Administrative Alert

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Remember those handy Administrative Alerts that popped up on Windows NT, signaling admins about issues or warnings? Generated by the Windows NT Alerter Service, this feature served as a notification system to keep the admins informed. Fast forward to today’s modern Windows Server 2019, and you might wonder, “Do we have something similar?” Let’s explore.

In this article:

  1. What Was the Administrative Alert?
  2. Windows Server 2019: What’s The Deal?
  3. Best Practices for Windows Server 2019 Alerts
  4. The Final Word
  5. References

1. What Was the Administrative Alert?

Administrative Alert was a dialog box that was displayed on Microsoft Windows NT to notify selected users and computers of problems or warnings. The Windows NT Alerter service generates alerts.

Administrative alerts could be displayed when problems with security, access, sessions, directory replication, and printing occur, or when a server was shut down by an uninterruptible power supply (UPS) device.

Sending Administrative Alert to Client Machine
Sending Administrative Alert to Client Machine

Core Functions:

  1. System Failures: Alerted about hardware or software malfunctions.
  2. Security Warnings: Provided immediate alerts regarding unauthorized access attempts or security vulnerabilities.
  3. Resource Monitoring: Notified when resources like disk space or memory reached critical levels.

You could configure which specific users or computers will receive administrative alerts by using Server Manager. If you configured alerts to be sent to a specific computer but they are not being received, check your alert configuration in Server Manager. You might have misspelled the name of that particular computer – Server Manager does not validate computer names.

2. Windows Server 2019: What’s The Deal?

Windows Server 2019 does not include the “Alerter Service” as it was seen in Windows NT. Instead, it offers more sophisticated and customizable features that serve the same purpose but with better flexibility.

Key Features:

  1. Event Viewer: A centralized hub for viewing and managing system and application events, security audits, and more.
  2. Task Scheduler: Allows you to set triggers for various types of alerts and even execute actions like sending emails or starting programs.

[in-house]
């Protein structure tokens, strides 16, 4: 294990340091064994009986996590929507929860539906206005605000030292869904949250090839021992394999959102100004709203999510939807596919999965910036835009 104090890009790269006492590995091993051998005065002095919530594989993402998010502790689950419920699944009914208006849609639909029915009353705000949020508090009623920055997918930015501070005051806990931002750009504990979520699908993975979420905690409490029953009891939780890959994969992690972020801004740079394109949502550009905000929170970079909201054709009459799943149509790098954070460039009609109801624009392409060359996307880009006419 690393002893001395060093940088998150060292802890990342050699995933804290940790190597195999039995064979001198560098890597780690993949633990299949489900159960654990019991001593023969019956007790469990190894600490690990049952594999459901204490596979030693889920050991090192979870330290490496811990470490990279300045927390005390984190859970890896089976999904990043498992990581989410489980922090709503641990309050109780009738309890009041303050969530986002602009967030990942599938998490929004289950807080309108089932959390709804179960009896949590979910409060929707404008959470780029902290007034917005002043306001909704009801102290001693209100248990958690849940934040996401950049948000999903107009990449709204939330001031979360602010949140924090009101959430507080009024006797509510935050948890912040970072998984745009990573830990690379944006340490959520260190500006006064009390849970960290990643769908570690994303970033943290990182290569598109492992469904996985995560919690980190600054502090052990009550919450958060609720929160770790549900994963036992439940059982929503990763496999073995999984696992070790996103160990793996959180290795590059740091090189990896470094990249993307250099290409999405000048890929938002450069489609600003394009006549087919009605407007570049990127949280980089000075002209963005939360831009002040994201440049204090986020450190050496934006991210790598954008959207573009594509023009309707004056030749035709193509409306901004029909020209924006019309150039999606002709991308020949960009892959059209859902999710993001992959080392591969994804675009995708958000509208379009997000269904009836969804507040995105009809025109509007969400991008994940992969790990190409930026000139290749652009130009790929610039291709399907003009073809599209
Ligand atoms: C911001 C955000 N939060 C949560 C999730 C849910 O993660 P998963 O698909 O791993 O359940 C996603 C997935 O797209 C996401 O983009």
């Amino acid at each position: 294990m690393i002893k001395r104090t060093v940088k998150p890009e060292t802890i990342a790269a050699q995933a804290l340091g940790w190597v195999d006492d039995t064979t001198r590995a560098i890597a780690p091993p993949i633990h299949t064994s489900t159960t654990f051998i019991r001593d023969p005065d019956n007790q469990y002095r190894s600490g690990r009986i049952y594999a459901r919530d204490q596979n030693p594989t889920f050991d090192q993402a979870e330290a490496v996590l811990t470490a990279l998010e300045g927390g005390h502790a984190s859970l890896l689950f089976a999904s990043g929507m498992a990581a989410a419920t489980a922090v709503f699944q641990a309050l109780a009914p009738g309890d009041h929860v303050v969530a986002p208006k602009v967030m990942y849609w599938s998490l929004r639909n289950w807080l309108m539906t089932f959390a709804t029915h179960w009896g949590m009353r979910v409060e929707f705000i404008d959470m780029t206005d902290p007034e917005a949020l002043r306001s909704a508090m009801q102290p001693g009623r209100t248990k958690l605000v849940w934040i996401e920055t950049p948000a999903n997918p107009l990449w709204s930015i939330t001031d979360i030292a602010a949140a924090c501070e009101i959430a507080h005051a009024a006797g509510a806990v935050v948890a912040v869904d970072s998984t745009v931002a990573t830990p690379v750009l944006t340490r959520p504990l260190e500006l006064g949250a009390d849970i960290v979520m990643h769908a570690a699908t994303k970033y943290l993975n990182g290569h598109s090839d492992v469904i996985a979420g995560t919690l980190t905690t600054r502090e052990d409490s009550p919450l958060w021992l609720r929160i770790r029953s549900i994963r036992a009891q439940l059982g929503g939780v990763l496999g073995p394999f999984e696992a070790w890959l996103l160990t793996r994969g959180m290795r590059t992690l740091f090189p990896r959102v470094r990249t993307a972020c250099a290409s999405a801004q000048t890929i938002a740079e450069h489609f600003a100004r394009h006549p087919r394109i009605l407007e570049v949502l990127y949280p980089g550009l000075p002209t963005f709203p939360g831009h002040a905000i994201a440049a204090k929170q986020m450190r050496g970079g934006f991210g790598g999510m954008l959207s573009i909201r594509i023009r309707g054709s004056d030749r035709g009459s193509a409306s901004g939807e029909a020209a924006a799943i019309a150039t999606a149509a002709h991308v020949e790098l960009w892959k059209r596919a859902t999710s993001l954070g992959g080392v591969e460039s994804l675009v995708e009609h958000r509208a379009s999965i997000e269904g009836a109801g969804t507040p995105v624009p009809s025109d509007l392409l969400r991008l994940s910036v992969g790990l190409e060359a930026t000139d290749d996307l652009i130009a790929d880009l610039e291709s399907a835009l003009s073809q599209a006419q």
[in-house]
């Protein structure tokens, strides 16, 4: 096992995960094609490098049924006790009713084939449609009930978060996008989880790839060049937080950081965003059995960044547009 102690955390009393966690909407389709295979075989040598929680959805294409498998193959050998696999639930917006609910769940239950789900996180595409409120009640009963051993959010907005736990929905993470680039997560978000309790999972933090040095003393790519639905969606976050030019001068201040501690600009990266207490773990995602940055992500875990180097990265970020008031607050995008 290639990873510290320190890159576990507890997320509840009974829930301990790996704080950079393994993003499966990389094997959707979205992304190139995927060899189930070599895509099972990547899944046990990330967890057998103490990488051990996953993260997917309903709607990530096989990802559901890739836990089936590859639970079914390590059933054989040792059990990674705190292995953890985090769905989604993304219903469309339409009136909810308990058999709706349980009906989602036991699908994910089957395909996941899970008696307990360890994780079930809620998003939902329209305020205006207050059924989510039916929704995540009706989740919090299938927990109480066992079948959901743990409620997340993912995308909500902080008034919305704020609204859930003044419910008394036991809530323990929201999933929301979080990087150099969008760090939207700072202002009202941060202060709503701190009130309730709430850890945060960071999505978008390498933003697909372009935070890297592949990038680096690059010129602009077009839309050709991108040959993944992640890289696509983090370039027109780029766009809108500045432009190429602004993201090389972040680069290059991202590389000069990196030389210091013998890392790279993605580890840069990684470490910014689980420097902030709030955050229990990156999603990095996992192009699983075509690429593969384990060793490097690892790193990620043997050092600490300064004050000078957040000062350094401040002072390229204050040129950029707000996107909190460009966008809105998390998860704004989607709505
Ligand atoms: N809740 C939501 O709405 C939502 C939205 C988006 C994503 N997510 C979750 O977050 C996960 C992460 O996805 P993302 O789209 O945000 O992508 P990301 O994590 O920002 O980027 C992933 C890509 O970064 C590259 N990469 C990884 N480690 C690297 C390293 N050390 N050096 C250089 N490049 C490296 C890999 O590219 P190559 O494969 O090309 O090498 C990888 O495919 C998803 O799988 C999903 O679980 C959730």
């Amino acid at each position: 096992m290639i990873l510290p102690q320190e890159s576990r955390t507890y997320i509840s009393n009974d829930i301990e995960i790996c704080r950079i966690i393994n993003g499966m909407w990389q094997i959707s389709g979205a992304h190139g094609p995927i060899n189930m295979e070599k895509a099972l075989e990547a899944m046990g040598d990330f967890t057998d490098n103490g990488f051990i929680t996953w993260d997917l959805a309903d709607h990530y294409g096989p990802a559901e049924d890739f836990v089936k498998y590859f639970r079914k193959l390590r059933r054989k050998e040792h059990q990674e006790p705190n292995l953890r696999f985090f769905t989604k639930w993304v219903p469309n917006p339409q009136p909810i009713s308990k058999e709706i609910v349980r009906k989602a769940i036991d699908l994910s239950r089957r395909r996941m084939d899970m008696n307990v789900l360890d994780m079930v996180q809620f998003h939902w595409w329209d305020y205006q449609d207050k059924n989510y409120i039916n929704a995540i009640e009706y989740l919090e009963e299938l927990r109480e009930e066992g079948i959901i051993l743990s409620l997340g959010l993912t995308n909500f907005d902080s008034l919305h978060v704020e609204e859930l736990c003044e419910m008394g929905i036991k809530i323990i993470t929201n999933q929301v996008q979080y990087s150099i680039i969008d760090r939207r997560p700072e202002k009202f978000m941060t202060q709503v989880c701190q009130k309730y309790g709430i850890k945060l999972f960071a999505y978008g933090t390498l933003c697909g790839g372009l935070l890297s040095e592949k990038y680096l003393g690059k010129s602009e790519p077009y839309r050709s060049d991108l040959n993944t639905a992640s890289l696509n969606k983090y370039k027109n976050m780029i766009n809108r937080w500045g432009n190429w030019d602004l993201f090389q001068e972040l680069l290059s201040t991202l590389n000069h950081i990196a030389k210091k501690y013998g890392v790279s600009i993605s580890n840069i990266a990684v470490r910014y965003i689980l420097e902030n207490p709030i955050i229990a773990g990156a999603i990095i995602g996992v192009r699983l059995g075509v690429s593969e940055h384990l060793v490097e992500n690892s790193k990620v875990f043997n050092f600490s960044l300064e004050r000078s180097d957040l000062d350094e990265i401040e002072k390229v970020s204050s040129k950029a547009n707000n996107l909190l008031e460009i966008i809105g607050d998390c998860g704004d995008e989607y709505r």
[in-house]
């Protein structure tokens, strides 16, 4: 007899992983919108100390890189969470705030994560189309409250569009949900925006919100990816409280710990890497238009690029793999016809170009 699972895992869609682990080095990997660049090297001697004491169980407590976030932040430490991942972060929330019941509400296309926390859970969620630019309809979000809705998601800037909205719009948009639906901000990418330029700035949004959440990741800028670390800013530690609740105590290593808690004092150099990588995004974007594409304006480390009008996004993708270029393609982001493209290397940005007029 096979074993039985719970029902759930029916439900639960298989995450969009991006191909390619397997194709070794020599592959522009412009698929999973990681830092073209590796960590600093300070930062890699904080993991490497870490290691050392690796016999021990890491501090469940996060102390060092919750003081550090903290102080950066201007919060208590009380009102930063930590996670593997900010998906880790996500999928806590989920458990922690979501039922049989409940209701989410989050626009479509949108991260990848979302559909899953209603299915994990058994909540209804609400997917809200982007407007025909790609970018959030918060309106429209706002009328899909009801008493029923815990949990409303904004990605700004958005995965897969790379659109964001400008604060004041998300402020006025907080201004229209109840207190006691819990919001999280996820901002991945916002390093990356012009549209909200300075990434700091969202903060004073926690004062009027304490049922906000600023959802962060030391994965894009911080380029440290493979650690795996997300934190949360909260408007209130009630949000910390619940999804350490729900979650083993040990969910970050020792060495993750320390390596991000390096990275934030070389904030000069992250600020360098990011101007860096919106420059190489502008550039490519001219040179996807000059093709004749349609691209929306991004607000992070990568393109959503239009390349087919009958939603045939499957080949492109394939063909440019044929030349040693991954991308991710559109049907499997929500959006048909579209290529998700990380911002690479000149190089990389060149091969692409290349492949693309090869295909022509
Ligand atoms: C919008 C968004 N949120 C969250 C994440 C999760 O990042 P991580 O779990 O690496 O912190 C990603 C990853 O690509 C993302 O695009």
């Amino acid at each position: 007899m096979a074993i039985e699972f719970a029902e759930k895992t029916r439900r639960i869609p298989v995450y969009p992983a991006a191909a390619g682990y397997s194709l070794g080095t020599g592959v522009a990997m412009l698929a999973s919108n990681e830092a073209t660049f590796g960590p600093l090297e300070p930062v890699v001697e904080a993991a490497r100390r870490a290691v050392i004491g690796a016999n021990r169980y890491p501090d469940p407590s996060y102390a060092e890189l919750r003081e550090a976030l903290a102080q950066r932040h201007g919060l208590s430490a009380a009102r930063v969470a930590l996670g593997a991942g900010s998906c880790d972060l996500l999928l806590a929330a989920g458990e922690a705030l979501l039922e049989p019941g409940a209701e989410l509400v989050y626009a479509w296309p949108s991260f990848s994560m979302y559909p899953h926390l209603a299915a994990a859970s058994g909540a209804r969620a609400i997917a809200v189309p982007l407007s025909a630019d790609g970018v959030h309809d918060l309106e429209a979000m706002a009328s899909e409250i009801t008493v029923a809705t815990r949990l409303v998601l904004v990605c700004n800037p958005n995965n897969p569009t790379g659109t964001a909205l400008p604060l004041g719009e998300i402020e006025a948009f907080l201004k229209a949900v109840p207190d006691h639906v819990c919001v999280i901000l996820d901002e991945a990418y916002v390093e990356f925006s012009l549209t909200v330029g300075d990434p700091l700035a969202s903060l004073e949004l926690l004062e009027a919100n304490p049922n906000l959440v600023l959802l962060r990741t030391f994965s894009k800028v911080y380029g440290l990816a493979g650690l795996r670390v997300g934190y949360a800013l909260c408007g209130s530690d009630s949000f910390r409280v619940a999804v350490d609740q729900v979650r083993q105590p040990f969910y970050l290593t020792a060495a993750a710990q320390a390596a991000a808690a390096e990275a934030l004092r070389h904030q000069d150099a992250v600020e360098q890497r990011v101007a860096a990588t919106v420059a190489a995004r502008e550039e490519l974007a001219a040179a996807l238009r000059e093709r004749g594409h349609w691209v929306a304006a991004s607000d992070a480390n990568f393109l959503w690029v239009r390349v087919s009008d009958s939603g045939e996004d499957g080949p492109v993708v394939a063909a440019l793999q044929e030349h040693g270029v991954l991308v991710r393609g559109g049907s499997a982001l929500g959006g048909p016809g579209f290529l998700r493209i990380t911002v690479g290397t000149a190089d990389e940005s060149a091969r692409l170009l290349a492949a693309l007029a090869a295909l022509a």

3. Performance Monitor: Tracks performance data and can be configured to set alerts based on various performance counters.
  4. Server Manager: Finally, the Server Manager provides an overall health report of the server, including roles and features.

3. Best Practices for Windows Server 2019 Alerts

  1. Customized Monitoring: Utilize third-party monitoring solutions that can be integrated for specialized alerting functions.
  2. Notification Channels: Use multiple channels like email, SMS, or logging platforms for receiving alerts.
  3. Auditing and Logging: Keep detailed records for post-analysis and for meeting compliance requirements.
  4. Alert Prioritization: Set priority levels for different types of alerts, so critical issues don’t get lost in the noise.

4. The Final Word

In sum, while Windows Server 2019 doesn’t offer the Alerter Service in the same straightforward way that Windows NT did, its modern suite of monitoring and alerting tools provides a far more comprehensive and flexible approach. Knowing how to configure and use these tools is key to maintaining a robust, secure, and efficient Windows Server environment.

5. References

  1. “Windows Server 2019 Unleashed” by Rand Morimoto and Michael Noel
  2. “Windows Server 2019 Inside Out” by Orin Thomas
  3. “Mastering Windows Server 2019” by Brian Svidergol
  4. Microsoft Docs – Event Viewer
  5. TechNet – Task Scheduler